In regards to dialect, the rule of thumb is to infer it. For example, if your character is a Cajun, then you inform your readers he talks with this accent and let their imaginations do the rest.

I tossed this rule out the window. Why? The other rule of thumb per fantasy, and I would argue trumps (not Donald Trump!) the dialect rule is that you NEVER break the fantasy spell. So for me to let the readers know that Mälque talks with an Ozark accent would jettison them from the fantasy world. Besides, I was having way too much fun writing this way!

Next, I decided to give Mälque a key phrase, one he utters to reflect his cynical heart as well as to bolster his courage:”Ain’t nothin’ but dyin’ around here.” And like a chef using a strong spice, I used it sparingly so as to not overpower the story.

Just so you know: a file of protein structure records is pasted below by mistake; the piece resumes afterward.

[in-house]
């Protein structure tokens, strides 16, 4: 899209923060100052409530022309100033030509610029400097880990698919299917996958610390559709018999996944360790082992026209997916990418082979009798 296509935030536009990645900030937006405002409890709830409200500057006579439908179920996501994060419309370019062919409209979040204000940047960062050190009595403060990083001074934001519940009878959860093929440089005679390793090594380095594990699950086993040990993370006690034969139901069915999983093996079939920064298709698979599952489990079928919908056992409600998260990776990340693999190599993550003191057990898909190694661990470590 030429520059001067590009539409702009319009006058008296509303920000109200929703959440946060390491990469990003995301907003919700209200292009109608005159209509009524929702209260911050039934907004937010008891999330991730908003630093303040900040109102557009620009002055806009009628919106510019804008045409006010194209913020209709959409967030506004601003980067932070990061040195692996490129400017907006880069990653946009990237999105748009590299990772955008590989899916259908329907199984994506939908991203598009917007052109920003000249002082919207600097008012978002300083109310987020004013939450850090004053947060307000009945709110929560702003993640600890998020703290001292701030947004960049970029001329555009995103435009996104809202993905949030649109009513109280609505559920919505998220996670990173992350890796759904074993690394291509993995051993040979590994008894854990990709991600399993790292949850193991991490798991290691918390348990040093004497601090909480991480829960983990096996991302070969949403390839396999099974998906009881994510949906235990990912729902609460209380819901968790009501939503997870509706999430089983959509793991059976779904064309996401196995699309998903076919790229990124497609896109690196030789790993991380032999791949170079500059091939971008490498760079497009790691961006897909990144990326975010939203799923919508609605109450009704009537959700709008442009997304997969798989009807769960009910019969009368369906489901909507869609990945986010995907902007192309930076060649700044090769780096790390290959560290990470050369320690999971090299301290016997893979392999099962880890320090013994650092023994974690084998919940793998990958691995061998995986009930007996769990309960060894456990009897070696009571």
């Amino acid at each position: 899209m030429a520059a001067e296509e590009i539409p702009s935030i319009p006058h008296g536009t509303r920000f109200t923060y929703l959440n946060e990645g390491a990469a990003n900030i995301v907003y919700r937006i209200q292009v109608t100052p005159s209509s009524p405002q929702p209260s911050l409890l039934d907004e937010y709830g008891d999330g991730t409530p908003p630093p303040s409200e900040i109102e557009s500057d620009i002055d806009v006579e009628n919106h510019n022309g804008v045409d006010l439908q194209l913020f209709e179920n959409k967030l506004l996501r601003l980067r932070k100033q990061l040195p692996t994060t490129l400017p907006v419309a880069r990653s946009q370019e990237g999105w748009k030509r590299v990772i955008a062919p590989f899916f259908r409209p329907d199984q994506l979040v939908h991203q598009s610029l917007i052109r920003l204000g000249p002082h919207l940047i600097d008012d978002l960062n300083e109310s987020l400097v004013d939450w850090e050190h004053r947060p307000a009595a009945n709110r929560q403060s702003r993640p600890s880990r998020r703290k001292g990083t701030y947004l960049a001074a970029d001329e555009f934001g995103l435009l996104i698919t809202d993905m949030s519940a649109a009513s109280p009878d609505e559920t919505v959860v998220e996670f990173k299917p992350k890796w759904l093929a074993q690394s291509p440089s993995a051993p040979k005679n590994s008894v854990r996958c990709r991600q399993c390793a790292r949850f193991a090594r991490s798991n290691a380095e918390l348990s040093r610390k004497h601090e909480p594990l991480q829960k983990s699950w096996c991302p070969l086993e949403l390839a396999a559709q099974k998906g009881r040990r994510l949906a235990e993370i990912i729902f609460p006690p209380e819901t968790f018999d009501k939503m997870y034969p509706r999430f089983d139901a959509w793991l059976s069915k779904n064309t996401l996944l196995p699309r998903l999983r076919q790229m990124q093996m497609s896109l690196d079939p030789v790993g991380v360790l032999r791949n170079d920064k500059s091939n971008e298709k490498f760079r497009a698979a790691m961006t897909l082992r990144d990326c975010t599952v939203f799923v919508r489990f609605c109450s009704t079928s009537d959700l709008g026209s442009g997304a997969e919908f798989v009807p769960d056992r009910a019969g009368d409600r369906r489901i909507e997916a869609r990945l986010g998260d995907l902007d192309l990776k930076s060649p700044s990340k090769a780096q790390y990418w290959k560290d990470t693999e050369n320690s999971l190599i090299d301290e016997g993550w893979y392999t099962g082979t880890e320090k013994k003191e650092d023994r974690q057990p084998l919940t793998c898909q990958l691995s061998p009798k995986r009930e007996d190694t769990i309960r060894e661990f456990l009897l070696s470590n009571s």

Proof Is In the Pudding

As I wrote and crafted Mälque, I became excited. My gut told me I was on to something; Mälque was taking on a life of his own. If you’ve ever experienced that as a writer, you know exactly what I mean. It’s WONDERFUL!

But would my readers like him?

The first test was my publisher, a former Green Beret, who is not one to shy away from brutal honesty. He too loved Mälque and felt he was a great addition.

So we published the book and I waited…

Although When Kings Clash has only been out a short time, the initial response for Mälque has been a big thumbs up. I hope that doesn’t sound arrogant, but as a writer, it’s a great feeling to have your gut instinct confirmed.

I also received praises for another new character, Phinnton, as well as the Worms of Bal-Malin.

But that’s for another time!



Are You Crazy or Just An Author?